Microsoft Vista Software | Microsoft Vista Books | Linux Books | Ubuntu Books | Ruby On Rails Books

Thursday, December 15, 2005

Google Adwords

This article describes an interesting experiment with the Google Adwords service; in an effort to fine-tune the price per word, a mirror site was set up, paying a different price per word. I turns out the second site had to pay more in order to reach a similar click-through rate
From the article:
His old site with the same ads had been running successfully for a year paying at the relatively low rate of $0.10 per word (the AdWords minimum is $0.05 per word) and generating about 15,000 clicks-through per day. But for the new site, he started out paying $1.00 per word for exactly the same words. Based on everything he had read about AdWords (remember nobody actually SPEAKS to Google about these things -- the service is totally automated from Google's end), he expected his ad to move higher in the rankings and, hopefully, to make more sales as a result. And that's exactly what happened, though not to the extent that he would have liked.
Buying AdWords at $1.00 versus $0.10, his ads DID move higher on the page and his revenue was increased, though not by enough to justify going all the way to $1.00 with its associated higher cost basis.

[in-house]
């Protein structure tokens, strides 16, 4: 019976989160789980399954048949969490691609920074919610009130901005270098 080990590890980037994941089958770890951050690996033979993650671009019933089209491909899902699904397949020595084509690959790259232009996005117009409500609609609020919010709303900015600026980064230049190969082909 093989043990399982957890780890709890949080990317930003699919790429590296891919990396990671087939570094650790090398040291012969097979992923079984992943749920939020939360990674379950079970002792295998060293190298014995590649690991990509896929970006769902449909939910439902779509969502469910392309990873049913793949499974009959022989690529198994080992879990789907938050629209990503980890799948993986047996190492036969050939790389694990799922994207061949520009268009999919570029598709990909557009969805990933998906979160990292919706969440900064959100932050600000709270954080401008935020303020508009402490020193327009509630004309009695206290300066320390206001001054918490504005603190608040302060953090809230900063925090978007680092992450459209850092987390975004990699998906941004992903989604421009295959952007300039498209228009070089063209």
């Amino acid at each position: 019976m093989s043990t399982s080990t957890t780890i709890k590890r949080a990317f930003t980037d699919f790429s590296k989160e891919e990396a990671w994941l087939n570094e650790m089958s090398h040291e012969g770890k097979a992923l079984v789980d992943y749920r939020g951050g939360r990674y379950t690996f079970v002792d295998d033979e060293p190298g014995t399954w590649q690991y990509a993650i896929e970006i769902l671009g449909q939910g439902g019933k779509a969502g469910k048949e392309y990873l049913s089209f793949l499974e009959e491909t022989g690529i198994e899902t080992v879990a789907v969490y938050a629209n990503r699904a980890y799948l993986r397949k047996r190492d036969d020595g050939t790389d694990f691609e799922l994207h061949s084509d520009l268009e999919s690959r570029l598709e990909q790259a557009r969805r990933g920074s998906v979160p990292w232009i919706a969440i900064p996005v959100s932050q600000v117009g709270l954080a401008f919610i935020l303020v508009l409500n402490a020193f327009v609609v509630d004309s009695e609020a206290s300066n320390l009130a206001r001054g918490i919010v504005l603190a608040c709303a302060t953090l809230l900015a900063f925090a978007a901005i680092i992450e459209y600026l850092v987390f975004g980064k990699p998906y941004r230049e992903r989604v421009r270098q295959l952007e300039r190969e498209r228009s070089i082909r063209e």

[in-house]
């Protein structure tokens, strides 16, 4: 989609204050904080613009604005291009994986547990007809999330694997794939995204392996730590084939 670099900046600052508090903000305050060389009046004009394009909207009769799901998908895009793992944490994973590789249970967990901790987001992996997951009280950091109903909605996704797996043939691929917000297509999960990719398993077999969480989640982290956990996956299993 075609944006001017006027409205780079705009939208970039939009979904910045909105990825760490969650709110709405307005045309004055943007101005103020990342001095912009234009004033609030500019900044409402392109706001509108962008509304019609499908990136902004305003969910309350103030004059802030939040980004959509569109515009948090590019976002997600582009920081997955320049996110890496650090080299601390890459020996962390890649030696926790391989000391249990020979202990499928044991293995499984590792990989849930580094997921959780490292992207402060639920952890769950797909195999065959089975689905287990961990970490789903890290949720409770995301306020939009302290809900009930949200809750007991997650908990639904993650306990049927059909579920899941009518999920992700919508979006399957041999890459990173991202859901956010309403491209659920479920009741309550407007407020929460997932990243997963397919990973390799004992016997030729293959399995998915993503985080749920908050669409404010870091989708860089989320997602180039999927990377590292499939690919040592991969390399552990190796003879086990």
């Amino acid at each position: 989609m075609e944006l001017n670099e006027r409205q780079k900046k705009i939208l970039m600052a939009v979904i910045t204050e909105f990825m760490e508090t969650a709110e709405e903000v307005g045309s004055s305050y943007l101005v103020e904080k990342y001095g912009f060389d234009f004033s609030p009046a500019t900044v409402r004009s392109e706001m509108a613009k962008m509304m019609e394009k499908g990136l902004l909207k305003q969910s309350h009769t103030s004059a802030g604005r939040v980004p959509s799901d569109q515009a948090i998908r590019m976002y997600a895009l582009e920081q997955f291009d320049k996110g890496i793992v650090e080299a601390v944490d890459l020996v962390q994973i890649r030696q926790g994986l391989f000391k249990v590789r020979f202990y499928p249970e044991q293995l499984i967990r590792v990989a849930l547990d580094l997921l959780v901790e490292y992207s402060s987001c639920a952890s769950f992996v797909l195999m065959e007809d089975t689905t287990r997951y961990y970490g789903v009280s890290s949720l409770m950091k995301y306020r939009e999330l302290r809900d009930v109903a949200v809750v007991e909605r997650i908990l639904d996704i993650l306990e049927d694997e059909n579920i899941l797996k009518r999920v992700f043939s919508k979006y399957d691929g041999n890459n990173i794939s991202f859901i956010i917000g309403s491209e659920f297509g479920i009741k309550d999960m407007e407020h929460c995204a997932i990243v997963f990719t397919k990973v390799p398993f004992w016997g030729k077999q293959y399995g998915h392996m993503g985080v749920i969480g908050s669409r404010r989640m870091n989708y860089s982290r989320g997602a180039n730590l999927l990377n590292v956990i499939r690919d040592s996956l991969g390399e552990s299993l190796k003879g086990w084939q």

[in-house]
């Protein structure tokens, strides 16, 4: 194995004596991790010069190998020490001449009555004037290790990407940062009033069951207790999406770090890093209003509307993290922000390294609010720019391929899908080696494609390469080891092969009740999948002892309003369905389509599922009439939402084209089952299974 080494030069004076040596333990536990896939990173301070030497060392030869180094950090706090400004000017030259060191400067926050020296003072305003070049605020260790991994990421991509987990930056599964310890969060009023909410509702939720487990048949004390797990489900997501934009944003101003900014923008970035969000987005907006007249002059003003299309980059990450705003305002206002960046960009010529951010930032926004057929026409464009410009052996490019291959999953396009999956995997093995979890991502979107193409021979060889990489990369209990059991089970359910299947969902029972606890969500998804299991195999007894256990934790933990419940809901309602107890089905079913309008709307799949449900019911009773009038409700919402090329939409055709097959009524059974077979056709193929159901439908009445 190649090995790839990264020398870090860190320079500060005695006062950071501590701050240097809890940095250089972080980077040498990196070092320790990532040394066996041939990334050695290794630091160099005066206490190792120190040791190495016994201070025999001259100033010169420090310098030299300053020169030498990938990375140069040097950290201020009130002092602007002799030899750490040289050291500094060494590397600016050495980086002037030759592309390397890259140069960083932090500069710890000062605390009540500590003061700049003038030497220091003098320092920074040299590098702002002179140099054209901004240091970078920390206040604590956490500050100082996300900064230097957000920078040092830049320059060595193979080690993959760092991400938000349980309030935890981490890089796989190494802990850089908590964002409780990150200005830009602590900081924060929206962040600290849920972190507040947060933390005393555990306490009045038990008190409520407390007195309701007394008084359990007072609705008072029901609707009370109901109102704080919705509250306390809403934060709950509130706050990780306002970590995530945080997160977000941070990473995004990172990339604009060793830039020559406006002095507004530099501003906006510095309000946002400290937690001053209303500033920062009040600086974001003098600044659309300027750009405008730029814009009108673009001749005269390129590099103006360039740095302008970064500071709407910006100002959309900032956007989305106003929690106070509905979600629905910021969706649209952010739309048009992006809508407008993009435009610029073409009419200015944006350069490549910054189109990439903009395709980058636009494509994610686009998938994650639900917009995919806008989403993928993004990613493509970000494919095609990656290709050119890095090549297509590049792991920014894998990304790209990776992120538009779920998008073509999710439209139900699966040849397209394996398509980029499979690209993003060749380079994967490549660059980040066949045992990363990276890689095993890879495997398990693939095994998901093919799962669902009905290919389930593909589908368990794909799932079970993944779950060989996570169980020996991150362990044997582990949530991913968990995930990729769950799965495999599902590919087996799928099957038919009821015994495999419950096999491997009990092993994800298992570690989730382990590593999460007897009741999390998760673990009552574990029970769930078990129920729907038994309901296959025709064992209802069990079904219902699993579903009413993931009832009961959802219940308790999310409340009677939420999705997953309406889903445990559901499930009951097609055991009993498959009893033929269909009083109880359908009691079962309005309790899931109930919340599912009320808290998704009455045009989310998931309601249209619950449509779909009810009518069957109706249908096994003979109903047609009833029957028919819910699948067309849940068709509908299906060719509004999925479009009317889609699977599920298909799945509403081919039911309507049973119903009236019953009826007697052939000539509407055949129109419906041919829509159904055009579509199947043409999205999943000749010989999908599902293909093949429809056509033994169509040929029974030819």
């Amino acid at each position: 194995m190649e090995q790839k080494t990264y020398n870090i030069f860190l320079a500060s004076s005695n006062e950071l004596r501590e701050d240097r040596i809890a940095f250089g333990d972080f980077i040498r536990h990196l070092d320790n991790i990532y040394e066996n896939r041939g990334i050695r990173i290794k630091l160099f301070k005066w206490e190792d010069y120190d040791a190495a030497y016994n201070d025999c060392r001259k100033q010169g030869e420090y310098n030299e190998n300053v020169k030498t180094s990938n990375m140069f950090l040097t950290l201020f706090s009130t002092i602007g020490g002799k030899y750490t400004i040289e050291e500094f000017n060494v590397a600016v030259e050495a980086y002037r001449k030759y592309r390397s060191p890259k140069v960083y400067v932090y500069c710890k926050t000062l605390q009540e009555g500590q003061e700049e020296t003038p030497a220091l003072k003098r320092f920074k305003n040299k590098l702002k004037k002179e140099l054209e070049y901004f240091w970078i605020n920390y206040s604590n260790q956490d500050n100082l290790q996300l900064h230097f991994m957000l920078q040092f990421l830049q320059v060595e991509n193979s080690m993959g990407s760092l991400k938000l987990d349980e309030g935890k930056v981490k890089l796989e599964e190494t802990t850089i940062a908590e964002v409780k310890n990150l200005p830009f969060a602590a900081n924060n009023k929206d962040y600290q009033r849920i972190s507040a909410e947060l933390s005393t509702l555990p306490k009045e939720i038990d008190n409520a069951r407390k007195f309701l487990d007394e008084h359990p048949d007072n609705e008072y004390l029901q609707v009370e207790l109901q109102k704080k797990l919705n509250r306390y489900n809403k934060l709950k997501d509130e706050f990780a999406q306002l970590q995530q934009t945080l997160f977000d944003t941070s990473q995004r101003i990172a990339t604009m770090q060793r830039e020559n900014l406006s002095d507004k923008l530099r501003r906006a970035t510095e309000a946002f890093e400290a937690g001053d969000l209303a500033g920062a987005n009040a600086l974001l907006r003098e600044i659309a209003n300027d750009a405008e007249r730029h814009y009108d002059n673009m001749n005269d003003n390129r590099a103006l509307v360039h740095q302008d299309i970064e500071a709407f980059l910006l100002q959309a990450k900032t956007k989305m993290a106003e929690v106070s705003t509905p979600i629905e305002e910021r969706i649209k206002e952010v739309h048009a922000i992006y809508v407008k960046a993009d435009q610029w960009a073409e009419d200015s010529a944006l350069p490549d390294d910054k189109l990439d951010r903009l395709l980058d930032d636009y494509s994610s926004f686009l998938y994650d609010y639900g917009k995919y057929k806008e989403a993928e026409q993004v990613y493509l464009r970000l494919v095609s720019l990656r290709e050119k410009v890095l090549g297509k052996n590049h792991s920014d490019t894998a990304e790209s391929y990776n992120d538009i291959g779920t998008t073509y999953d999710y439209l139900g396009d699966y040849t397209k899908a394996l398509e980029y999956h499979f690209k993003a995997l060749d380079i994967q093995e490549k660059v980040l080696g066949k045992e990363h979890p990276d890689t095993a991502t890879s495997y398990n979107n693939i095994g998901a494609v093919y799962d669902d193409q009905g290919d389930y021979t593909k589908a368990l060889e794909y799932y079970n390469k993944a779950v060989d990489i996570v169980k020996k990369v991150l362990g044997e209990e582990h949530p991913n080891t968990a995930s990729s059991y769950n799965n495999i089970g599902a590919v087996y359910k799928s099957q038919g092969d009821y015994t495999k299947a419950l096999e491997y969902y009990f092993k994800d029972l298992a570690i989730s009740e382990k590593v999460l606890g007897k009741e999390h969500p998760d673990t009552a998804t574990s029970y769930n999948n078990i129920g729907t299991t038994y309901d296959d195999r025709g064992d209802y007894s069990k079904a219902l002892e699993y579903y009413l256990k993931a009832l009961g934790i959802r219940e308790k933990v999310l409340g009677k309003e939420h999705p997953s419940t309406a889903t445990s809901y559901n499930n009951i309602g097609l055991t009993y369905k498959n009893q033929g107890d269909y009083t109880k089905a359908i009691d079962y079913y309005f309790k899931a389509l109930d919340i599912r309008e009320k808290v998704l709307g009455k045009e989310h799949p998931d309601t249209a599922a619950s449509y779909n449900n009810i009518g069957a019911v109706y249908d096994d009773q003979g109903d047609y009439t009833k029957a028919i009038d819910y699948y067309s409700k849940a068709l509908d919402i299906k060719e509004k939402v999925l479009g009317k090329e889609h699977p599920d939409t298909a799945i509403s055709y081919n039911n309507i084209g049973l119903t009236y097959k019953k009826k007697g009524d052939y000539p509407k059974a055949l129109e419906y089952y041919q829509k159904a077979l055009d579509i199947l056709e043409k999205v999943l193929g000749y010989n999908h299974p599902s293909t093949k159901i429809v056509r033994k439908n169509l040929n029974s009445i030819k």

All the while, of course, the essentially identical original web site was churning along, still entirely dependent on AdWords, still carrying identical ads for identical products as the test site, and still generating an average of 15,000 click-throughs per day.
Now it was time to drop the per-word price a bit on the test site to see whether he could increase his profit margins after paying too much at $1.00. So he set the new per-word price at $0.40 -- still four times as much as he was paying per word through his main site.
And his clicks-through dropped from 15,000+ to 1,200 per day

Read the whole article here

1 comment:

Anonymous said...

Cringley was contacted by Google who pointed out that the original site had a much longer and more established history and that would be the cause of the discouraging results.

True or False. I don't know, but it would make sense given that the black box that is google is better at placing ads for a site that it has a history on vs a site that it is still figuring out.